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Less than half of staff at Shropshire's major hospitals would be happy with standard of care if relative needed treatment

By Dominic Robertson | Shrewsbury | Health | Published:

Only half of staff at the county's major hospitals said they would be happy with the standard of care provided if a relative needed treatment.

Shrewsbury & Telford Hospitals NHS Trust

The 2019 staff survey at Shrewsbury & Telford Hospital NHS Trust (SaTH) also revealed that just 49 per cent would recommend the organisation as a place to work, and only 54.1 per cent of those surveyed look forward to going to work.

The trust runs Royal Shrewsbury Hospital and Princess Royal Hospital in Telford, and senior staff acknowledged that the results of the survey were "hard to hear".

Asked "if a friend or relative needed treatment, I would be happy with the standard of care provided by this organisation" only 53.6 per cent responded "yes".

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The result is considerably lower than the national average of 70.5 per cent.

The national response to recommendation of a place to work was higher than SaTH at 62.5 per cent, while nationally 60.2 per cent of staff surveyed look forward to going to work.

The results are an improvement on last year, but will still be alarming to senior management.

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Rhia Boyode, interim workforce director at SaTH, said they would be working on drawing up plans for improvement.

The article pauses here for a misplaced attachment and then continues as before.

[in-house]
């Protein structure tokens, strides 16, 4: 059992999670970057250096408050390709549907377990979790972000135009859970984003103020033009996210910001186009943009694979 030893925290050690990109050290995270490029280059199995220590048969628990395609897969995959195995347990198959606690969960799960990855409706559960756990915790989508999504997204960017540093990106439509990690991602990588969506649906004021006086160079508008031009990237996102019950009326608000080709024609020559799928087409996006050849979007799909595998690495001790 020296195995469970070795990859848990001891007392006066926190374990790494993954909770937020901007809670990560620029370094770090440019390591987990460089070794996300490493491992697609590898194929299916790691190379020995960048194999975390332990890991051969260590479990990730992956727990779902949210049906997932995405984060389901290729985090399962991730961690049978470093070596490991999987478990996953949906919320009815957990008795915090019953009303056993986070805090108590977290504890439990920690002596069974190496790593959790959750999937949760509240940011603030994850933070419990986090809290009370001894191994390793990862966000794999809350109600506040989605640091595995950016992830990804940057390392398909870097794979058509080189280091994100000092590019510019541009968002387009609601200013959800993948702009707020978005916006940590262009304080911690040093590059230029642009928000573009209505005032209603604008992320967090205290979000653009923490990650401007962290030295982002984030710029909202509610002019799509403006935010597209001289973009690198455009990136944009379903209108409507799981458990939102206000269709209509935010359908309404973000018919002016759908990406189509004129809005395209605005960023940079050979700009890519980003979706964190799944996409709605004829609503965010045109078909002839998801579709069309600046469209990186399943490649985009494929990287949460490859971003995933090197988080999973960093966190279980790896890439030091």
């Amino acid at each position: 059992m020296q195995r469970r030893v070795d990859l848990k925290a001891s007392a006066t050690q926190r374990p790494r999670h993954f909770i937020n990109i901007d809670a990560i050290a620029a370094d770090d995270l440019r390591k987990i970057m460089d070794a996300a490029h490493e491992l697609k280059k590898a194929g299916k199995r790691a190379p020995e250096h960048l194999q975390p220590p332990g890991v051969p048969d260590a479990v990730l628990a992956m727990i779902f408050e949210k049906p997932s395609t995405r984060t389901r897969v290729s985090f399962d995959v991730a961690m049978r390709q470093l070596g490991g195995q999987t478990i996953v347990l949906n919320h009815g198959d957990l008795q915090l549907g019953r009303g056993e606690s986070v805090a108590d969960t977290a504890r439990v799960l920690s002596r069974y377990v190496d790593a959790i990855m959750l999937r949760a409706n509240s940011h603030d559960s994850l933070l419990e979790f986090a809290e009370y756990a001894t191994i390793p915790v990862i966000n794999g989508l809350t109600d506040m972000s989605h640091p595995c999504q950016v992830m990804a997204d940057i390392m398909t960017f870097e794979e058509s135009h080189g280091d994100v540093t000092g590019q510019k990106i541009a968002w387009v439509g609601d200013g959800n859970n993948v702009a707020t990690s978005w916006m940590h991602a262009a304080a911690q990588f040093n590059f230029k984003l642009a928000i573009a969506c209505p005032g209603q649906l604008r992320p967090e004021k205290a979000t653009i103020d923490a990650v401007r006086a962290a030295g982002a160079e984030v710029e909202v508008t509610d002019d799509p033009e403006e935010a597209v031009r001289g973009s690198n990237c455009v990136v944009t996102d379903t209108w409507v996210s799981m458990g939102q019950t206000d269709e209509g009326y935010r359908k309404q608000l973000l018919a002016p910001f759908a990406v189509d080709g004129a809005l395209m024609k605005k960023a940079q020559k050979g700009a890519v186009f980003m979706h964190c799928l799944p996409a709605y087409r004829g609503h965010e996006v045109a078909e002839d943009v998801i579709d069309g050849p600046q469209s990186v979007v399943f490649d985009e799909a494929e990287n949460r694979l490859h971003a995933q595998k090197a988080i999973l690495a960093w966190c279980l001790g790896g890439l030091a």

She said: “I would like to thank all of our staff who took the time to have their voices heard.

“It is hard to hear that many of our staff would not recommend SaTH as somewhere to work or that they are not entirely happy with the care we provide.

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"Whilst we are still not where we want to be, we have begun to turn a corner with the results showing marginal improvement. This is a positive step, and one we must build on.

“Our senior leadership team now needs to look closely at, and act upon, what our colleagues are telling us and we will be sharing with them our plans to make continuous improvements for the benefit of them, and our patients.”

Frontline staff have been under serious pressure at the trust, which is still in special measures following a critical Care Quality Commission inspection in 2018.

The organisation has seen huge pressure on its emergency departments at both hospitals, with the 411 patients facing trolley waits of more than 12 hours at the A&E departments in January, making it the worst performing trust in the country.

The pressure on the A&E departments has been compounded by continual delays to the Future Fit reorganisation, which senior management have argued is essential to provide safe and sustainable services.

The trust is also subject to an ongoing inquiry into poor care at its maternity services, with more than 900 cases being looked at by the Donna Ockenden-led review.

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